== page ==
Russian President Vladimir Putin may visit one of the Russian-held islands claimed by Japan next week, a member of a group including former residents who have just returned from the islands said Monday.
Hisayoshi Ono, a Toyama prefectural assembly member who headed the group, said he had heard from Lev Sedikh, chief of Anama village on Shikotan, one of the four islands, that Putin could visit Shikotan or Kunashiri next Monday.
Speaking in a press conference in Nemuro, Hokkaido, Ono said he heard about the plan on Sunday before leaving Shikotan as he was wrapping up a visa-free program designed to promote exchanges between Russian residents and former islanders.
Hideki Uyama, director of the Japanese Foreign Ministry's Russian Division who accompanied the group, told reporters that the information about Putin's possible visit could be characterized as a "rumor."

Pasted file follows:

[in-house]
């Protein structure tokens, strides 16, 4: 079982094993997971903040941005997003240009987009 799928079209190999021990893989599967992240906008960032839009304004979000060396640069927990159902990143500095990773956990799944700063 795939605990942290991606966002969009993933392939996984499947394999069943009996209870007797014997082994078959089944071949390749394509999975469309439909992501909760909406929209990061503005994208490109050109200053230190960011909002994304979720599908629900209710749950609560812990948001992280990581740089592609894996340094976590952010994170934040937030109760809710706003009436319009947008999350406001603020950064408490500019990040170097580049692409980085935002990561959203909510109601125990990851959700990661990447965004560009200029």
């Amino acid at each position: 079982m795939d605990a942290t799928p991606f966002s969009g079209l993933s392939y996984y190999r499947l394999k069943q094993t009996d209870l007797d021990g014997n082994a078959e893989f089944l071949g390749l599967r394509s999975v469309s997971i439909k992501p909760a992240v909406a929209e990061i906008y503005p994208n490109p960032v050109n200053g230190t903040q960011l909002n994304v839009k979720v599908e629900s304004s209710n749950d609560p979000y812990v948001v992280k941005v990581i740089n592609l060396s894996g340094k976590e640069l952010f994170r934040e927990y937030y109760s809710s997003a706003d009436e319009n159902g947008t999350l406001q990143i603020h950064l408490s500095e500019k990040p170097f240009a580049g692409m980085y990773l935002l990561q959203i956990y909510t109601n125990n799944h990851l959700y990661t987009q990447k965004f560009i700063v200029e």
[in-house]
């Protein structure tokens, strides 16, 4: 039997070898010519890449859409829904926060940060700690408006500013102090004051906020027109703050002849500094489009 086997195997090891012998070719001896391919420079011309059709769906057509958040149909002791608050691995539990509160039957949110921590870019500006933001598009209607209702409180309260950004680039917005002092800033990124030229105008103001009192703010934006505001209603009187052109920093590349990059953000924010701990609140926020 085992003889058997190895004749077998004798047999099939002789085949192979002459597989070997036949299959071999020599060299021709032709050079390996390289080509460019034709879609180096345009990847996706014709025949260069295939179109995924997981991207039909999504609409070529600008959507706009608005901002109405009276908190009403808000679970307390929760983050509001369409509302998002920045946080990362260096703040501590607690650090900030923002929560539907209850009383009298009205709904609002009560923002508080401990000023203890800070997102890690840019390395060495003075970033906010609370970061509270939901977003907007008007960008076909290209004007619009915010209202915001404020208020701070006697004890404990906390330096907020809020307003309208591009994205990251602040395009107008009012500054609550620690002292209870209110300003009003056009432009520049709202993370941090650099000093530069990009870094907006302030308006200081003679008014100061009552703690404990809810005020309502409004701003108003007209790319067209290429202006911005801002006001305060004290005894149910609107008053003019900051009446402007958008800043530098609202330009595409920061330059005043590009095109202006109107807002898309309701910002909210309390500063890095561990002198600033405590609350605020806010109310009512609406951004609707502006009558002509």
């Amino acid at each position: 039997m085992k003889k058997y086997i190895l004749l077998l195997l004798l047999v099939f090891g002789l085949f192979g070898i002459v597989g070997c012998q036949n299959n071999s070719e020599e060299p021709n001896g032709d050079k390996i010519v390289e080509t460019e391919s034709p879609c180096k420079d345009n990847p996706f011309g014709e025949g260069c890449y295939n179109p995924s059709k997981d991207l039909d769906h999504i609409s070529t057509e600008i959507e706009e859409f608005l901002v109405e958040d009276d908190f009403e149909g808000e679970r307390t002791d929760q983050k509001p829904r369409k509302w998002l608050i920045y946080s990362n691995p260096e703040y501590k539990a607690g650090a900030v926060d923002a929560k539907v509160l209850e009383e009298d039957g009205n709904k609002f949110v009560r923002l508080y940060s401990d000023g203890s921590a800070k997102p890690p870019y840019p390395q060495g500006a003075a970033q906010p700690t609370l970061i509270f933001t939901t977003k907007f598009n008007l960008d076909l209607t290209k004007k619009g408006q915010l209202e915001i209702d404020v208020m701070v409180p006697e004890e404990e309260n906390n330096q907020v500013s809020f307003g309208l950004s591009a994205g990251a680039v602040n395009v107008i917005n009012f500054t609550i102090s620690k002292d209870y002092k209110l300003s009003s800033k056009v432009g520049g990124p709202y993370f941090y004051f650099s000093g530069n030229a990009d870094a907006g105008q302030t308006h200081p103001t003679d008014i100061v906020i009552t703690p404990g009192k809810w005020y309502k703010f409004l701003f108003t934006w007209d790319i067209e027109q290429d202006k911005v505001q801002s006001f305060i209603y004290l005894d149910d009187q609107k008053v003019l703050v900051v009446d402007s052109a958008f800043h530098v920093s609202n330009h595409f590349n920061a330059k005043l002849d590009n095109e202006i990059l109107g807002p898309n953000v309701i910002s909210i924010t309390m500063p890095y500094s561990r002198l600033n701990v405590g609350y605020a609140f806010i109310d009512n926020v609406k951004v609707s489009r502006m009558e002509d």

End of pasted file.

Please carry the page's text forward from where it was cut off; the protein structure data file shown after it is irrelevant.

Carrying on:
Uyama also heard about the possible visit by the Russian leader from the Anama village mayor but declined to comment whether the ministry had verified the information.
Japan and Russia are at odds over the sovereignty of Etorofu, Kunashiri, Shikotan and the Habomai islet group, seized by the Soviet Union shortly after Japan's surrender in World War II on Aug. 15, 1945.
The row over the four islands -- called the Northern Territories in Japan and the Southern Kurils in Russia -- has prevented the countries from concluding a peace treaty.
Among developments in recent years that have strained ties between Tokyo and Moscow, then Russian President Dmitry Medvedev visited Kunashiri in November 2010. Medvedev visited Kunashiri again last July as prime minister.